In phase four, another group of 206 patients was administered the screen. An independent psychiatrist from the consultation-liaison service who was blinded to the outcomes of the study evaluated all patients who scored 2 or more on the screen (indicating possible psychopathology), using DSM-IV criteria.

In that final stage, 44 patients scored 2 or more on the screening instrument. Of these, 39 (89 percent) had a documented DSM-IV diagnosis, according to the report in Psychosomatics.

Ferrando said there are not many reliable tools in use for screening hospitalized medical patients. "Most of them are geared toward outpatient primary care settings," he said. "They are more lengthy and often do not assess the full range of disorders seen, nor do they query patients as to whether they would like an intervention."

He added that the screen takes under five minutes to administer and can be easily integrated into the usual admission nursing assessment.

Constantine Lyketsos, M.D., who is chair of the APA Corresponding Committee on Psychosomatic Medicine and reviewed the study for Psychiatric News, said the Cornell screen appears to be a promising tool for assessing psychiatric comorbidity among hospitalized medical patients.

"I think it is a valuable tool that could be used," said Lyketsos, a professor of psychiatry and behavioral sciences and co-director of the division of geriatric psychiatry and neuropsychiatry at Johns Hopkins University School of Medicine in Baltimore. "The challenge is whether it will be of use in terms of actually getting people referred for the help they need."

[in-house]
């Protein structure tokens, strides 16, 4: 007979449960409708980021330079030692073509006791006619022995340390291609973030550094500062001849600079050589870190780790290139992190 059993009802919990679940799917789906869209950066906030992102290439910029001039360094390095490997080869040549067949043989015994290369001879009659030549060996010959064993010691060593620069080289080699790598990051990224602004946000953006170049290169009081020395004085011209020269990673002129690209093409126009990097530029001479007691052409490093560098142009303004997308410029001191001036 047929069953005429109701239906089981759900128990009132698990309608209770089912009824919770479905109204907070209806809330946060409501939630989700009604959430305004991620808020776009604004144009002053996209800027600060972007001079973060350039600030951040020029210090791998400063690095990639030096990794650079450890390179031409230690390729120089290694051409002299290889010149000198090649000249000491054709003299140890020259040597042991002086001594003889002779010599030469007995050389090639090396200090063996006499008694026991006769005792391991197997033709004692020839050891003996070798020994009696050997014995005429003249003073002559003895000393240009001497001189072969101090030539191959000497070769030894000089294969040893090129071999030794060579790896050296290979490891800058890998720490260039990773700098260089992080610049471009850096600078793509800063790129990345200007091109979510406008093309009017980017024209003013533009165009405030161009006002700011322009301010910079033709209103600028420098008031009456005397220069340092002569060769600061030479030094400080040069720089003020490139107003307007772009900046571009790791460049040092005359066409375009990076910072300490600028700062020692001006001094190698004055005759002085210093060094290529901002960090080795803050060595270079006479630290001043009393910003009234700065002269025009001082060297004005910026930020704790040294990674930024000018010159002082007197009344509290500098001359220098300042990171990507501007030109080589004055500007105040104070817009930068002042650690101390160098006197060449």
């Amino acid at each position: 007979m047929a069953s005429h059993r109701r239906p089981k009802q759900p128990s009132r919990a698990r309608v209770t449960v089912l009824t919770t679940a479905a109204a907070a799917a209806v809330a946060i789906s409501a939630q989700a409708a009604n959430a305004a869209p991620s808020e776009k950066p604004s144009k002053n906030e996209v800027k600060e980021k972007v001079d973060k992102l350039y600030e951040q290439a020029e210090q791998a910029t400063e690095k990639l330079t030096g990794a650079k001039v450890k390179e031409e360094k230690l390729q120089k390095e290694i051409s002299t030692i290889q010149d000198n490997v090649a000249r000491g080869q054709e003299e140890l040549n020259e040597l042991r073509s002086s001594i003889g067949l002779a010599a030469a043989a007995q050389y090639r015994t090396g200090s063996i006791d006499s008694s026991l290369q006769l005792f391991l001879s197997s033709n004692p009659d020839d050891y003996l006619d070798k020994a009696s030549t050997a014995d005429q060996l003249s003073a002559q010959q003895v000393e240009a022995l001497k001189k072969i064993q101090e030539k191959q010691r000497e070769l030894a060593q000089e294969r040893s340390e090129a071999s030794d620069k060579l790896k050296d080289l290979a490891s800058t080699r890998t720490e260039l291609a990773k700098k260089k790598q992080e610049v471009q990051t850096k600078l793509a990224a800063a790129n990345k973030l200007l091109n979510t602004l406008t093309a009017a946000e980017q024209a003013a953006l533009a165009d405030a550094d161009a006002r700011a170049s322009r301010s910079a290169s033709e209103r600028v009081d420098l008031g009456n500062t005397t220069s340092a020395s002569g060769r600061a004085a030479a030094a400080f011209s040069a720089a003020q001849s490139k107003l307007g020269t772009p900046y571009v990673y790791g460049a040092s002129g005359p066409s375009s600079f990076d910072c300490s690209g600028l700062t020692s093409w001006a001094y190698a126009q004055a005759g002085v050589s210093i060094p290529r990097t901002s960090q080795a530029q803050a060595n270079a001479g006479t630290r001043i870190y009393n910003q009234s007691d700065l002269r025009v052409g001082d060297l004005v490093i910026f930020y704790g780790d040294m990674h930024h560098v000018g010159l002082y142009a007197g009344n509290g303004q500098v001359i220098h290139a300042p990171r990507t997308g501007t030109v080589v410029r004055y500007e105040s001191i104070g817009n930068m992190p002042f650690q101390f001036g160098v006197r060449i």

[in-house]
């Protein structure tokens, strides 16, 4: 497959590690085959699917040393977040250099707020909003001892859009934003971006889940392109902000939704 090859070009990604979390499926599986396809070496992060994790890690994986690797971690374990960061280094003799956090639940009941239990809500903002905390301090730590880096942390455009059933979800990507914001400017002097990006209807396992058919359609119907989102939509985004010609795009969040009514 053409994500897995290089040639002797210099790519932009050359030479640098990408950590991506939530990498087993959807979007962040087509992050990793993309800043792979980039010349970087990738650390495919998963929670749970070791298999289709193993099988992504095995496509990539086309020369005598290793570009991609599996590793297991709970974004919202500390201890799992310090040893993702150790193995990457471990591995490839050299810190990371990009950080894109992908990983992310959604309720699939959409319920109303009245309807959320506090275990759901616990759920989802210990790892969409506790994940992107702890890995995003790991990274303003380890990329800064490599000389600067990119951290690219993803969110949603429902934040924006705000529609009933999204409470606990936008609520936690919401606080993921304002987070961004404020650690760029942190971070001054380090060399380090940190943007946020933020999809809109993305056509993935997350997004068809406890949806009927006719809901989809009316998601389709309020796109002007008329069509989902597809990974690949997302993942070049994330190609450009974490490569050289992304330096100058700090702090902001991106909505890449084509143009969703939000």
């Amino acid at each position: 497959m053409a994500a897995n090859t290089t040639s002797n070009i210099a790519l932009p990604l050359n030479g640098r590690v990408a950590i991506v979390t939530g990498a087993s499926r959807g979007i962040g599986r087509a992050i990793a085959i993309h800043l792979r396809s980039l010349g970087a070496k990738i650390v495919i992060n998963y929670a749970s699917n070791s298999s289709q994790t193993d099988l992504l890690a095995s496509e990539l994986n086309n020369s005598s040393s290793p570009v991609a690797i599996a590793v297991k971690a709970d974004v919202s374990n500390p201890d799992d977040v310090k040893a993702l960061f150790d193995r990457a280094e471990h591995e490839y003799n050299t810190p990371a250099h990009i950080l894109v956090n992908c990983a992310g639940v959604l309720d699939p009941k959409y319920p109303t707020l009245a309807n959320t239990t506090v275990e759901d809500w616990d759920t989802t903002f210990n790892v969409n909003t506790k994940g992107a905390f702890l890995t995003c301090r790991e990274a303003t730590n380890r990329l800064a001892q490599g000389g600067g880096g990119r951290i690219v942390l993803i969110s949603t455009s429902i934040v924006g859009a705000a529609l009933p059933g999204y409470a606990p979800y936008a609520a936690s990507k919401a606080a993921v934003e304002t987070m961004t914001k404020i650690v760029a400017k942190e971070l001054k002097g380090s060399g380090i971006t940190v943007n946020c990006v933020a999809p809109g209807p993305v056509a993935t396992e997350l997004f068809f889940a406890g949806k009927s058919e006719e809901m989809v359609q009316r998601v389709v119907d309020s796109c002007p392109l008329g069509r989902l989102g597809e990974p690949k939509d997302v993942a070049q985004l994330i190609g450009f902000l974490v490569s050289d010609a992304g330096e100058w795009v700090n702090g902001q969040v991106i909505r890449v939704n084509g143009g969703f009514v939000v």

Lyketsos said such screening devices are not typically in use, because "screening implies that you do something" when people screen positive. Because mental health is frequently carved out of private health insurance plans, reimbursement is often lacking for psychiatric treatment of medically ill inpatients.

"We haven’t persuaded our colleagues in internal medicine that screening for psychiatric disorders really makes a difference to their patients," Lyketsos said. "We need to raise the awareness of the existence of comorbidity and the effect that psychiatric illness has on the primary medical condition."

Ferrando noted that New York Presbyterian Hospital funded the study. "The primary motivation came from a mutual agreement between the department of medicine and psychiatry that psychiatric comorbidity is a real problem in terms of outcomes and hospital costs.

"Surprisingly few hospitals are doing this type of screening and linking it to psychiatric intervention," Ferrando said. "As consultation-liaison psychiatry becomes a subspecialty known as psychosomatic medicine, such integrated psychiatric screening and intervention will hopefully become more mainstream."

An abstract of the study, "The Cornell Psychiatric Screen: A Brief Psychiatric Scale for Hospitalized Medical Patients," is posted on the Web at http://psy.psychiatryonline.org/cgi/content/abstract/44/5/382?.